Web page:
Take the 2-minute tour ×
Mathematics Stack Exchange is a question and answer site for people studying math at any level and professionals in related fields. It's 100% free, no registration required.

I've read in several places now the claim that there are only three geometries in dimension 2, up to scaling: Euclidean, spherical, and hyperbolic. This fits nicely with the three cases for the sign of the curvature (zero, positive, negative), but how would you prove this claim? Indeed, I'm not sure exactly what would need to be proved -- what does it really mean? What do we require of geometries in order to consider them "the same"? Sorry if this question is a little nebulous.

share|improve this question
    
Those three are by far the most common, obtained by varying the parallel postulate. But to claim that those are the only three, you need to specify what you mean by "geometry" and "2 dimensions". If you mean "A definition of lines in the plane which statisfy Hilbert's incidence, betweenness, conruence and continuity axioms, as well as some form of the parallel postulate", then as far as I know there might be only three non-equivalent models. –  Arthur Oct 29 '13 at 9:59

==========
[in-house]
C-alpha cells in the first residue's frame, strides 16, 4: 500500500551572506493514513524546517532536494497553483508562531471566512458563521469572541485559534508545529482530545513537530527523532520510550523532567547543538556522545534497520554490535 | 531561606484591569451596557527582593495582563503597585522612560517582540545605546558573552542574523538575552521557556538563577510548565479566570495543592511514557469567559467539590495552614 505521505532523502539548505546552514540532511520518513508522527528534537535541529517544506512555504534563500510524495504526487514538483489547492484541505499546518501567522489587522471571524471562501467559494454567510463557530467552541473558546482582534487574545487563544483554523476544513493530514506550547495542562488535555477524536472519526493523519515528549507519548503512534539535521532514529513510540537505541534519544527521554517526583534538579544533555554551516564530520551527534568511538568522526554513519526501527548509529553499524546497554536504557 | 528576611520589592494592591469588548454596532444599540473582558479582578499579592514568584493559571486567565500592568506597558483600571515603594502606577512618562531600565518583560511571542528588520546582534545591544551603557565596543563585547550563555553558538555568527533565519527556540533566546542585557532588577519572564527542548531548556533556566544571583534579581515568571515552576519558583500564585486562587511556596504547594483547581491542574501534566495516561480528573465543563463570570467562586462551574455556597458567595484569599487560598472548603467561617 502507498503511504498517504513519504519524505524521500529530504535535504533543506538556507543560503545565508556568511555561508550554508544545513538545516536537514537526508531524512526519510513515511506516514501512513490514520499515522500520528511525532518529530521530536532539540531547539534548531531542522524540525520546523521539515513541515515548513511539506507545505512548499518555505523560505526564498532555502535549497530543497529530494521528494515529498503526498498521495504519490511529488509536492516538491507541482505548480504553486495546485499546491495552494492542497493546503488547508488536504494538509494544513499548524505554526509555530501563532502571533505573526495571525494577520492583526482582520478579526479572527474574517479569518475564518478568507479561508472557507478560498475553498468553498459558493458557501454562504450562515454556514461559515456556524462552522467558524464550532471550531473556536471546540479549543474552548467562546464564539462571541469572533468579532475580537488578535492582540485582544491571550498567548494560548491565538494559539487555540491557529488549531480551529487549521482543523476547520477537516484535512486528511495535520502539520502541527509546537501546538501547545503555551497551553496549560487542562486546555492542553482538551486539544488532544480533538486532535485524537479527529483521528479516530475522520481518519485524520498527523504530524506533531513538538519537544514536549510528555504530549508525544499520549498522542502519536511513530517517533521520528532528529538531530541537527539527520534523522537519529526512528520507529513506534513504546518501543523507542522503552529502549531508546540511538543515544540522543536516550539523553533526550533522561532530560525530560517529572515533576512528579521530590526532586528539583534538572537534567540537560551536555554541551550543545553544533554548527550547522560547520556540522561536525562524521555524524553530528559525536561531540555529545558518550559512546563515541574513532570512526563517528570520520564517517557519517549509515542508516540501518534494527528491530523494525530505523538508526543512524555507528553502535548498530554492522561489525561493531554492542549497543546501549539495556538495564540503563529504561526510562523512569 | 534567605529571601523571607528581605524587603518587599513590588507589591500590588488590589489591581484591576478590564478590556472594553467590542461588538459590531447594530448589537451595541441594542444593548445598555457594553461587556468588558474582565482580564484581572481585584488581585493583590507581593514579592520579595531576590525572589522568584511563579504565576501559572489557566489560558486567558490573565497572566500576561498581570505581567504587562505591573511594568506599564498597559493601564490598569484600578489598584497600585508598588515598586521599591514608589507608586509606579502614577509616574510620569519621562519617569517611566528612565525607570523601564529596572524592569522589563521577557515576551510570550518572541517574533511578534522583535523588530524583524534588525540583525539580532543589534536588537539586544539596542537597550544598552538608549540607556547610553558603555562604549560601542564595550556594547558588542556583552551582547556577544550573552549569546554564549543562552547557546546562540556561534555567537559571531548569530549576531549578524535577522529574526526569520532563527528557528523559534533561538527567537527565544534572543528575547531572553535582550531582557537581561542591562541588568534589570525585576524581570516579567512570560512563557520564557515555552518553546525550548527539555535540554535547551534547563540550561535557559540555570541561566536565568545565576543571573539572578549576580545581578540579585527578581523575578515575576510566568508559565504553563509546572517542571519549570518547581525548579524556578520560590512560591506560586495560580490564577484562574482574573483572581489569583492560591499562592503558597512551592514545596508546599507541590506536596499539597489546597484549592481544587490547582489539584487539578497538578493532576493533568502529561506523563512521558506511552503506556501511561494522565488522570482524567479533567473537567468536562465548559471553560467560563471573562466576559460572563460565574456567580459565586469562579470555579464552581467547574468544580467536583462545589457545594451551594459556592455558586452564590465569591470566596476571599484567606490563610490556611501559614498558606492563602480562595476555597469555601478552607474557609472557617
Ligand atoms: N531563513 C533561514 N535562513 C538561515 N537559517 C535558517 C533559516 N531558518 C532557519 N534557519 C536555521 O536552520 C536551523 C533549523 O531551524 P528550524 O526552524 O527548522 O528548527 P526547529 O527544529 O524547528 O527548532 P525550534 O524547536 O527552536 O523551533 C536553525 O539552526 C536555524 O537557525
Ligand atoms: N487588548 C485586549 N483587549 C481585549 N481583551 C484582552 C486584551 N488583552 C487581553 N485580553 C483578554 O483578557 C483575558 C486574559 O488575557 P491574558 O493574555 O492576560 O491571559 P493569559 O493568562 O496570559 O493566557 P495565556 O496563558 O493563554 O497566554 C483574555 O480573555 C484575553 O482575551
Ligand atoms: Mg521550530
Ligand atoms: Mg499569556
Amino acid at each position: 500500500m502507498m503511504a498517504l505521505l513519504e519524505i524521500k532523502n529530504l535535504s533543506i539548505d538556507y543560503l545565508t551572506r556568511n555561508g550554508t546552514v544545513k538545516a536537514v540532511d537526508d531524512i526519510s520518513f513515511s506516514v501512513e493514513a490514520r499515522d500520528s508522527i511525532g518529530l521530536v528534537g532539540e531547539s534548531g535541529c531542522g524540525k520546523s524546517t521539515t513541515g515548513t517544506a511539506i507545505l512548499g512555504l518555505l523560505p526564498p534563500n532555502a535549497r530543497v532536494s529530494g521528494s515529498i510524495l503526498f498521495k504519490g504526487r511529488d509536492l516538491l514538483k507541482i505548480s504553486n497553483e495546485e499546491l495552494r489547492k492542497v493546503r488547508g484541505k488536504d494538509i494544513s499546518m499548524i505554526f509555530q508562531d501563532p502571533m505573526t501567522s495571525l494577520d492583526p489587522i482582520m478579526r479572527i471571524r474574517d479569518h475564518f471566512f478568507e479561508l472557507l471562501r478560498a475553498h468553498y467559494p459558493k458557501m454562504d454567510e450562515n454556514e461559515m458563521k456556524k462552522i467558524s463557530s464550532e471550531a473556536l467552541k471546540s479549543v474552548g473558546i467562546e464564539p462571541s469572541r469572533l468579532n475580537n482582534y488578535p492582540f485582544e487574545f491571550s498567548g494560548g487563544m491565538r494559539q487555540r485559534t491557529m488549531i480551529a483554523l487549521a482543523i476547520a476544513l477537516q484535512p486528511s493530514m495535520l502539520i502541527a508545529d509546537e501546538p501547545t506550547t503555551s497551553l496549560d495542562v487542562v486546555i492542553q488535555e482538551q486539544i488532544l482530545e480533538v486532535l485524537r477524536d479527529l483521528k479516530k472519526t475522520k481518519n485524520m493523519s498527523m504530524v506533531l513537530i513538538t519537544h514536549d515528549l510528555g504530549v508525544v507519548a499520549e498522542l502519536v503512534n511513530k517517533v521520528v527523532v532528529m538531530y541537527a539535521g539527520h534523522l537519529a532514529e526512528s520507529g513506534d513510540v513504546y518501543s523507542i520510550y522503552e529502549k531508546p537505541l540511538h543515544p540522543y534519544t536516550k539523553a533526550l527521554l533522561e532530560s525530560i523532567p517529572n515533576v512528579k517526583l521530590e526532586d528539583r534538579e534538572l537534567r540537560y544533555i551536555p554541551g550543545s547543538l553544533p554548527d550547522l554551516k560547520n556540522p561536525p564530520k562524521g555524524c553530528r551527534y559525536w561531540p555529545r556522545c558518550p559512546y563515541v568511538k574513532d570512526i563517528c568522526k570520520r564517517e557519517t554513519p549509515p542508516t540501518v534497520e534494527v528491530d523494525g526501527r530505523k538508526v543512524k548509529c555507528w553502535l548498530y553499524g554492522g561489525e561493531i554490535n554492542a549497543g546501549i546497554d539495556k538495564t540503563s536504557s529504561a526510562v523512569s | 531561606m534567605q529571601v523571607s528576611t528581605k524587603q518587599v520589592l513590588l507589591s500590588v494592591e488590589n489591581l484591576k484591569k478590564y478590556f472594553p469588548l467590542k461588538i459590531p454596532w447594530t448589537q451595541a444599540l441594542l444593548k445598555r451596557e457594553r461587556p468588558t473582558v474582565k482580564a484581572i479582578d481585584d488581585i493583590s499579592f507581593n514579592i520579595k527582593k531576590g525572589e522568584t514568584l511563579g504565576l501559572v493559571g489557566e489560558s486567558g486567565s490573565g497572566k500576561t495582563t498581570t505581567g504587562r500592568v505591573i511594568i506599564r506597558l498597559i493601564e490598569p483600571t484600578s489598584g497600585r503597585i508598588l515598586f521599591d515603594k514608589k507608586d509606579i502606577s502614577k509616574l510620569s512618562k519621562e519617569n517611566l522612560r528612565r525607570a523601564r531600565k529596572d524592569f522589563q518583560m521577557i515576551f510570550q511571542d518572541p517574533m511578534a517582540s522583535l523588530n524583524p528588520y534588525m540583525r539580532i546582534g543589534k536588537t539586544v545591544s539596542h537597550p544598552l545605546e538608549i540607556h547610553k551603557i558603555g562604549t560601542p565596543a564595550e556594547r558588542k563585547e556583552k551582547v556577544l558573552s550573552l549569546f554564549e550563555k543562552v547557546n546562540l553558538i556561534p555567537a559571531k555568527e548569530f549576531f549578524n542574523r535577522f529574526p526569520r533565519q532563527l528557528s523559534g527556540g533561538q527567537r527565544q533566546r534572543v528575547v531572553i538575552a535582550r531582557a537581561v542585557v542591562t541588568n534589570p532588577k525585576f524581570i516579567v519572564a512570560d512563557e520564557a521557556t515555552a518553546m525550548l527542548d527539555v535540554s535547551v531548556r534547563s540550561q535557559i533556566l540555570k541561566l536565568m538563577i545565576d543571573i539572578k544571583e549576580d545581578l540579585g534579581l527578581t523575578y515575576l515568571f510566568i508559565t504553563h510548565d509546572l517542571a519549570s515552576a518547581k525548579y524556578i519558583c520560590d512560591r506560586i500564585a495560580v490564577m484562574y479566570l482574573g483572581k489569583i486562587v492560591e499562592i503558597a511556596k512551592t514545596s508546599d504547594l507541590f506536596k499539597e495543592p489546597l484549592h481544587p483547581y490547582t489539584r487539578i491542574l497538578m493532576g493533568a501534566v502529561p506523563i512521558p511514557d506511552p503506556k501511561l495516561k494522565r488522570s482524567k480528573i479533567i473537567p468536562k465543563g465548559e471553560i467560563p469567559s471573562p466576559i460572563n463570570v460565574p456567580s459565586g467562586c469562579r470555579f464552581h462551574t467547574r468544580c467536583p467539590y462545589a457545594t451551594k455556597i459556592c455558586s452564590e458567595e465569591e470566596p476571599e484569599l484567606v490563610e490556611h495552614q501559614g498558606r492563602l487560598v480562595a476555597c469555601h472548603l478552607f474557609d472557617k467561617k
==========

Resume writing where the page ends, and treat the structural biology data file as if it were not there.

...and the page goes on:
add comment

1 Answer

Yes, at least for compact surfaces, there are only three model geometries upto scaling. You are on the right track when you note that this fits nicely with the notion of curvature.

In short, suppose we are looking at compact $2$--dimensional surfaces (to put it more technically, I am considering the class of compact $2$--dimensional manifolds). Now there is a beautiful theorem, called the Gauss Bonnet theorem, which relates the curvature with an invariant of the surface called the Euler characteristic.

If $S$ is a compact surface, and $\chi(S)$ is the Euler characteristic, $K$ is the curvature

$K = 2\pi\chi(S)$ (Eq1)

On the LHS of (Eq1), we have the curvature, and on the RHS of (Eq1) we have the Euler Characteristic. Now the Euler characteristic is simply an invariant of the surface -- its simple to calculate, pick any triangulation, add the vertices and faces and subtract the edges!

Anyway, if $K>0$ this means that the Euler characteristic is positive. The only surfaces with positive Euler characteristic are the spheres. The same is true for the cases of Euclidean and Hyperbolic curvatures.

I have simplified things a bit, and its possible to drop the constant curvature constraint, and even the topological constraints on the compactness. But hope this gives you a place to start,

share|improve this answer
add comment

Your Answer

 
discard

By posting your answer, you agree to the privacy policy and terms of service.

Not the answer you're looking for? Browse other questions tagged or ask your own question.